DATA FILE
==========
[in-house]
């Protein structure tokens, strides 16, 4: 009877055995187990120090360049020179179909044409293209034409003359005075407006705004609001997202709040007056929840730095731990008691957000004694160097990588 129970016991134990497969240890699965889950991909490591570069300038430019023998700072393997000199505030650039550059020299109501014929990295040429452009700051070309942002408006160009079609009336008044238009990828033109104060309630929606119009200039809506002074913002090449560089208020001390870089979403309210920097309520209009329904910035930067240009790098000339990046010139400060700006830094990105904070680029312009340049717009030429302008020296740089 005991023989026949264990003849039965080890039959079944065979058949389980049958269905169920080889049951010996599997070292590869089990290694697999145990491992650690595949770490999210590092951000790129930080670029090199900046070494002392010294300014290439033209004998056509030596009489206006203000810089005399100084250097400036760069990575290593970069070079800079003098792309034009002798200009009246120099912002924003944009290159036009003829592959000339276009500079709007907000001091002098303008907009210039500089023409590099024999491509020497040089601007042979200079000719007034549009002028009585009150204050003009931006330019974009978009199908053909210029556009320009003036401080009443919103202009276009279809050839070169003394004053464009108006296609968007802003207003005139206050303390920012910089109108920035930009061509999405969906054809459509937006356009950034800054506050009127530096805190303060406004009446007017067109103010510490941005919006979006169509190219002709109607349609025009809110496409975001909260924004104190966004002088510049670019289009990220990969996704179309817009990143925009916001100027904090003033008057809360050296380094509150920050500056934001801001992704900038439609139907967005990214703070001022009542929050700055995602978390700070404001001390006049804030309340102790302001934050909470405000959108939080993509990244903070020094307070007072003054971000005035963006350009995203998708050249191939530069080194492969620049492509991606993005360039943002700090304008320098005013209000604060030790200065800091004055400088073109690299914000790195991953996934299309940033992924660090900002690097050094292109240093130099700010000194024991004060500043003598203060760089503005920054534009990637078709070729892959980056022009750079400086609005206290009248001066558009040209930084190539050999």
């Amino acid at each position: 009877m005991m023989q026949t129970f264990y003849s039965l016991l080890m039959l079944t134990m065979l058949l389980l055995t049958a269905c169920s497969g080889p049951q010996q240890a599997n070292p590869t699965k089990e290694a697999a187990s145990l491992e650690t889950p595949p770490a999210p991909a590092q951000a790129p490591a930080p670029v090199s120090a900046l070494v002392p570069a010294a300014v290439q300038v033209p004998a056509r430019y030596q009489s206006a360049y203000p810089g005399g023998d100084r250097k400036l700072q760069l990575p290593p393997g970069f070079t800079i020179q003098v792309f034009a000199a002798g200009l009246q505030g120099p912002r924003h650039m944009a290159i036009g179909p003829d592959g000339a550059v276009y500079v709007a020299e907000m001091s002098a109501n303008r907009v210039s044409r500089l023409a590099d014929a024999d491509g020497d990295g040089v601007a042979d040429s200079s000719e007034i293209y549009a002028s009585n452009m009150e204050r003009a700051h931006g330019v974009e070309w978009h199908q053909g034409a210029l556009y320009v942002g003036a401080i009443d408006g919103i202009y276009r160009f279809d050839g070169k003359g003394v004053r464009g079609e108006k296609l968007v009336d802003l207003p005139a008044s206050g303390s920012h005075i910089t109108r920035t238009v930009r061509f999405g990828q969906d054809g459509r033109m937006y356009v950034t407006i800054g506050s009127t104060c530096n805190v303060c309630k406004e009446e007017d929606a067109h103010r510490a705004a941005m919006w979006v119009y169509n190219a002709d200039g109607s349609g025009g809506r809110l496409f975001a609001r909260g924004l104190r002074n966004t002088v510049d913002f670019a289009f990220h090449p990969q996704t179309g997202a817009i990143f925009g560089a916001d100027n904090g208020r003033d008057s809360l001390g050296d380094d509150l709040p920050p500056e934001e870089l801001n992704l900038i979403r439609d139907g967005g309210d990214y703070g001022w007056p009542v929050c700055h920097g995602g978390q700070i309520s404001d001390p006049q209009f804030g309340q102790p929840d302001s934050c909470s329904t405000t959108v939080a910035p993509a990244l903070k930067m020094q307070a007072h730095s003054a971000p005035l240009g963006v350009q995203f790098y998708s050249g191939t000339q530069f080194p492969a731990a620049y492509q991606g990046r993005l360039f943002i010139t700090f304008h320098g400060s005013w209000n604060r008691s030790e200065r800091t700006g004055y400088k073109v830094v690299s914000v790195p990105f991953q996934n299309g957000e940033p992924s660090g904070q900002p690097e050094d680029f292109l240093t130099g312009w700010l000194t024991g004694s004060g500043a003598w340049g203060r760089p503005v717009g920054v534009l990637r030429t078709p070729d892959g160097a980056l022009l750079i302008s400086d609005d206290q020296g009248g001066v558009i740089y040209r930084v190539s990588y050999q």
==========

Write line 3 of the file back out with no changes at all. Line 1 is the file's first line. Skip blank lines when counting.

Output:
């Amino acid at each position: 009877m005991m023989q026949t129970f264990y003849s039965l016991l080890m039959l079944t134990m065979l058949l389980l055995t049958a269905c169920s497969g080889p049951q010996q240890a599997n070292p590869t699965k089990e290694a697999a187990s145990l491992e650690t889950p595949p770490a999210p991909a590092q951000a790129p490591a930080p670029v090199s120090a900046l070494v002392p570069a010294a300014v290439q300038v033209p004998a056509r430019y030596q009489s206006a360049y203000p810089g005399g023998d100084r250097k400036l700072q760069l990575p290593p393997g970069f070079t800079i020179q003098v792309f034009a000199a002798g200009l009246q505030g120099p912002r924003h650039m944009a290159i036009g179909p003829d592959g000339a550059v276009y500079v709007a020299e907000m001091s002098a109501n303008r907009v210039s044409r500089l023409a590099d014929a024999d491509g020497d990295g040089v601007a042979d040429s200079s000719e007034i293209y549009a002028s009585n452009m009150e204050r003009a700051h931006g330019v974009e070309w978009h199908q053909g034409a210029l556009y320009v942002g003036a401080i009443d408006g919103i202009y276009r160009f279809d050839g070169k003359g003394v004053r464009g079609e108006k296609l968007v009336d802003l207003p005139a008044s206050g303390s920012h005075i910089t109108r920035t238009v930009r061509f999405g990828q969906d054809g459509r033109m937006y356009v950034t407006i800054g506050s009127t104060c530096n805190v303060c309630k406004e009446e007017d929606a067109h103010r510490a705004a941005m919006w979006v119009y169509n190219a002709d200039g109607s349609g025009g809506r809110l496409f975001a609001r909260g924004l104190r002074n966004t002088v510049d913002f670019a289009f990220h090449p990969q996704t179309g997202a817009i990143f925009g560089a916001d100027n904090g208020r003033d008057s809360l001390g050296d380094d509150l709040p920050p500056e934001e870089l801001n992704l900038i979403r439609d139907g967005g309210d990214y703070g001022w007056p009542v929050c700055h920097g995602g978390q700070i309520s404001d001390p006049q209009f804030g309340q102790p929840d302001s934050c909470s329904t405000t959108v939080a910035p993509a990244l903070k930067m020094q307070a007072h730095s003054a971000p005035l240009g963006v350009q995203f790098y998708s050249g191939t000339q530069f080194p492969a731990a620049y492509q991606g990046r993005l360039f943002i010139t700090f304008h320098g400060s005013w209000n604060r008691s030790e200065r800091t700006g004055y400088k073109v830094v690299s914000v790195p990105f991953q996934n299309g957000e940033p992924s660090g904070q900002p690097e050094d680029f292109l240093t130099g312009w700010l000194t024991g004694s004060g500043a003598w340049g203060r760089p503005v717009g920054v534009l990637r030429t078709p070729d892959g160097a980056l022009l750079i302008s400086d609005d206290q020296g009248g001066v558009i740089y040209r930084v190539s990588y050999q």